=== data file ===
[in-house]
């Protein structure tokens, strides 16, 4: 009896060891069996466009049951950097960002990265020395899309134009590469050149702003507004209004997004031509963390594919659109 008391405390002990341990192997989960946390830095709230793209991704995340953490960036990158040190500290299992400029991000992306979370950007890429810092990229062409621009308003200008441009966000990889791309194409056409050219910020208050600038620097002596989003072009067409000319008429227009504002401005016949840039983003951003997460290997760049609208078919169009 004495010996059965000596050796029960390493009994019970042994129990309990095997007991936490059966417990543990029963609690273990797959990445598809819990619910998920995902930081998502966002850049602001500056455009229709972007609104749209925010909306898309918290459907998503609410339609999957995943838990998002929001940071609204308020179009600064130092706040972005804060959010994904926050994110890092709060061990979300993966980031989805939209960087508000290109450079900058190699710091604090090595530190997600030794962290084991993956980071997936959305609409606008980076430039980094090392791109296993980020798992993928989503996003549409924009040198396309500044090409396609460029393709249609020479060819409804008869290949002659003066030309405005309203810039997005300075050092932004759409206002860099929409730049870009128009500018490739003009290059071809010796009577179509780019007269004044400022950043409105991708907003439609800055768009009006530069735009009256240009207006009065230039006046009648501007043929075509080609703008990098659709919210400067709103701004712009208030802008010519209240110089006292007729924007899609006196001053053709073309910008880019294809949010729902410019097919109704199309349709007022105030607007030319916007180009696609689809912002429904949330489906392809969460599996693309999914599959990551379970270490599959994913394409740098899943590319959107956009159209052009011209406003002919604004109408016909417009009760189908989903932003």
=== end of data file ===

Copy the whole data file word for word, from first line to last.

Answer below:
[in-house]
């Protein structure tokens, strides 16, 4: 009896060891069996466009049951950097960002990265020395899309134009590469050149702003507004209004997004031509963390594919659109 008391405390002990341990192997989960946390830095709230793209991704995340953490960036990158040190500290299992400029991000992306979370950007890429810092990229062409621009308003200008441009966000990889791309194409056409050219910020208050600038620097002596989003072009067409000319008429227009504002401005016949840039983003951003997460290997760049609208078919169009 004495010996059965000596050796029960390493009994019970042994129990309990095997007991936490059966417990543990029963609690273990797959990445598809819990619910998920995902930081998502966002850049602001500056455009229709972007609104749209925010909306898309918290459907998503609410339609999957995943838990998002929001940071609204308020179009600064130092706040972005804060959010994904926050994110890092709060061990979300993966980031989805939209960087508000290109450079900058190699710091604090090595530190997600030794962290084991993956980071997936959305609409606008980076430039980094090392791109296993980020798992993928989503996003549409924009040198396309500044090409396609460029393709249609020479060819409804008869290949002659003066030309405005309203810039997005300075050092932004759409206002860099929409730049870009128009500018490739003009290059071809010796009577179509780019007269004044400022950043409105991708907003439609800055768009009006530069735009009256240009207006009065230039006046009648501007043929075509080609703008990098659709919210400067709103701004712009208030802008010519209240110089006292007729924007899609006196001053053709073309910008880019294809949010729902410019097919109704199309349709007022105030607007030319916007180009696609689809912002429904949330489906392809969460599996693309999914599959990551379970270490599959994913394409740098899943590319959107956009159209052009011209406003002919604004109408016909417009009760189908989903932003």